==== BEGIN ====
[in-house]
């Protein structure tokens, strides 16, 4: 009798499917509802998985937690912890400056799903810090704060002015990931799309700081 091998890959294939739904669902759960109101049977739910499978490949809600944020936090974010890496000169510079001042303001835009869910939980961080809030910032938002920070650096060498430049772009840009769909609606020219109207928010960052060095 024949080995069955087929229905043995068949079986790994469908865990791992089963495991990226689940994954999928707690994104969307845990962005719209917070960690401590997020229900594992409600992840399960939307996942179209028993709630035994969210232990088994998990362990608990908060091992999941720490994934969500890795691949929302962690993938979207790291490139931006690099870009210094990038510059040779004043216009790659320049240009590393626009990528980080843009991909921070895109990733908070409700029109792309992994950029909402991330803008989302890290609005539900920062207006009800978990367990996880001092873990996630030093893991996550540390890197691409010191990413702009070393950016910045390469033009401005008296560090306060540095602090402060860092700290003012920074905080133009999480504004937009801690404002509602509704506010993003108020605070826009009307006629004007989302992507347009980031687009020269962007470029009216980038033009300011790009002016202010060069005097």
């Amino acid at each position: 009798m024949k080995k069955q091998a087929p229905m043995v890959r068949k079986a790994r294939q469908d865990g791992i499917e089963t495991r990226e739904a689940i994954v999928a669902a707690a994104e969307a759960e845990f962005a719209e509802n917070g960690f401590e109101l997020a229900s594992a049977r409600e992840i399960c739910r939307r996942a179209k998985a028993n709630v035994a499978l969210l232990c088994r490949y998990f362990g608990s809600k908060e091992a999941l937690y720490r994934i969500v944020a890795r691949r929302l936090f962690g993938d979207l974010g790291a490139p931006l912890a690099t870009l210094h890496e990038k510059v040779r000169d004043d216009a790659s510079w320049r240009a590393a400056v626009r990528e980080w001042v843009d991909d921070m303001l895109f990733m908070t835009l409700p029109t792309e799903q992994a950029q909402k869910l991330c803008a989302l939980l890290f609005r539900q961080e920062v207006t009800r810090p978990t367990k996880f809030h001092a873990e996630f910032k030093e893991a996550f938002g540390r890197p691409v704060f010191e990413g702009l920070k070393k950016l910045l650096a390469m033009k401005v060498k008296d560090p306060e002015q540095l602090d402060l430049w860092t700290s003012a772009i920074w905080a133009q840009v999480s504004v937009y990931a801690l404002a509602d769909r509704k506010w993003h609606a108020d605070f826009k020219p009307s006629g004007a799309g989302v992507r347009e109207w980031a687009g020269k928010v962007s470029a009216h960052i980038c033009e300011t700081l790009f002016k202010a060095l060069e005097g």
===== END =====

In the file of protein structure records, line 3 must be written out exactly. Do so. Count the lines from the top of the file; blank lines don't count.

């Amino acid at each position: 009798m024949k080995k069955q091998a087929p229905m043995v890959r068949k079986a790994r294939q469908d865990g791992i499917e089963t495991r990226e739904a689940i994954v999928a669902a707690a994104e969307a759960e845990f962005a719209e509802n917070g960690f401590e109101l997020a229900s594992a049977r409600e992840i399960c739910r939307r996942a179209k998985a028993n709630v035994a499978l969210l232990c088994r490949y998990f362990g608990s809600k908060e091992a999941l937690y720490r994934i969500v944020a890795r691949r929302l936090f962690g993938d979207l974010g790291a490139p931006l912890a690099t870009l210094h890496e990038k510059v040779r000169d004043d216009a790659s510079w320049r240009a590393a400056v626009r990528e980080w001042v843009d991909d921070m303001l895109f990733m908070t835009l409700p029109t792309e799903q992994a950029q909402k869910l991330c803008a989302l939980l890290f609005r539900q961080e920062v207006t009800r810090p978990t367990k996880f809030h001092a873990e996630f910032k030093e893991a996550f938002g540390r890197p691409v704060f010191e990413g702009l920070k070393k950016l910045l650096a390469m033009k401005v060498k008296d560090p306060e002015q540095l602090d402060l430049w860092t700290s003012a772009i920074w905080a133009q840009v999480s504004v937009y990931a801690l404002a509602d769909r509704k506010w993003h609606a108020d605070f826009k020219p009307s006629g004007a799309g989302v992507r347009e109207w980031a687009g020269k928010v962007s470029a009216h960052i980038c033009e300011t700081l790009f002016k202010a060095l060069e005097g």